BMW
1973
2002tii-restoration.org
Home
Overview
Projects
Tools

Trunk and Tail Panel Replacement

This is it, the last major rust repair project of the restoration! There were no hidden surprises this time. Not that I really anticipated any, but you just never know quite what to expect when you start whacking away old sheetmetal.

passenger quarter 01

I remembered to take a few "before" shots this time.

passenger quarter 01

Believe it or not, the new tail panel will be this tii's third in 34 years. The tail panel you see here was installed when the nose was replaced. Then, at some later point, it was hit again and allowed to rust.

passenger quarter 01

The same kind of damage was on the passenger side too.

passenger quarter 01

Lots of rust holes and bent metal around the gas tank opening. I think you can see why I decided to replace the trunk floor rather than attempt to repair it.

passenger quarter 01

The first step was to mark all of the spot weld and weld seam locations. There's a lot of them.

passenger quarter 01

To gain better access, I lowered the car onto the stand and disassembled the back part of the rotisserie.

passenger quarter 01

I cut the easy stuff out first with the air saw.

passenger quarter 01

The cut-off wheel was used on all those spot welds. If you're sacrificing the old panel, this is much faster than drilling them out.

passenger quarter 01

Just surface rust here.

passenger quarter 01

The cut-off wheel was used to remove the rest of the old trunk floor. I decided not to save the old tie-down anchors.

passenger quarter 01

Sparks flew until the rest of the old floor was gone. Here, I decided to cut some openings so I could pump more POR-15 into the rear frame rails. Later, I welded these openings back up.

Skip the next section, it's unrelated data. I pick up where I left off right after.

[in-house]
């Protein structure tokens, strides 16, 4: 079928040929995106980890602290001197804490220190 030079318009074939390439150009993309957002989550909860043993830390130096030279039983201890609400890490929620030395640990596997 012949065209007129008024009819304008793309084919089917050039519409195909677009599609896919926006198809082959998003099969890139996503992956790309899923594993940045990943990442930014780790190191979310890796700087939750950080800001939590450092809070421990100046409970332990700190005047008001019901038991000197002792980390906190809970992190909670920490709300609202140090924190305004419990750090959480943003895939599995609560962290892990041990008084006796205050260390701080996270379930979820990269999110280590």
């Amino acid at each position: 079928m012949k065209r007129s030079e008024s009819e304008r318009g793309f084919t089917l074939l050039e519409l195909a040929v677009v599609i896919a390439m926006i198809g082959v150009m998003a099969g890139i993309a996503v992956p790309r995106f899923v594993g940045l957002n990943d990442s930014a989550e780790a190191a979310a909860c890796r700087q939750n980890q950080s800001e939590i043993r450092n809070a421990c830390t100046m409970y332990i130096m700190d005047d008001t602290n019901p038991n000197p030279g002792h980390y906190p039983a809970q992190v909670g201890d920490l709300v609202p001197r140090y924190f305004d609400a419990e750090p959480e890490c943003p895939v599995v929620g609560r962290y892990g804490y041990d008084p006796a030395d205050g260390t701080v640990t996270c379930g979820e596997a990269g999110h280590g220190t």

passenger quarter 01

After applying POR-15. The excess was stripped back before welding.

passenger quarter 01

Fitting the trunk floor was a chore. It was in and out dozens of times. After a while, I got pretty good at wrestling with it.

passenger quarter 01

To help things fit, I cut these points off. I also had to relocate the floor support tab (visible between my thumb and forefinger) inboard about 1/2-inch. It took a lot of time to get a satisfactory fit.

passenger quarter 01

Once I felt the tail panel fit was getting close, I put the trunk lid on to make sure it was all going to work together.

passenger quarter 01

The contour of the new quarter panel, just above the tail light opening, wasn't right—it was too straight. I made some "pie" cuts so I could put more of a curve into the panel.

passenger quarter 01

After several hours of fitting and prep work, the trunk and tail panel were ready for welding. Here, I've already stripped any extra paint, drilled holes for plug welding, and screwed everything together with sheetmetal screws.

passenger quarter 01

Grace is checking my work.

passenger quarter 01

Inside the passenger rear fender, you can see more holes for plug welding.

passenger quarter 01

One final check for fit. You can never have too many vise-grip pliers.

passenger quarter 01

The welding is actually the easist and fastest part of the project.

passenger quarter 01

Welding the inside seams.

passenger quarter 01

Welding the outside.

passenger quarter 01

This joint was originally brazed. But I stink at brazing, so I used the MIG. I plan to smooth the joint and use a good metal-based body filler.

passenger quarter 01

Before putting the car back on the rotisserie, I drilled the holes for the badge and the roundel while I still had clear access to the tail panel. I located the position of the holes by studying pictures of other tiis.

passenger quarter 01

There were a few more welds to take care of on the bottom, so Grace helped roll the car on its side.

passenger quarter 01

Here's where the rear frame rails attach to the trunk floor.

passenger quarter 01

Welding the bottom is a lot easier when it's not the bottom.

passenger quarter 01

It felt really satisfying to put some parts back on for change.

top | back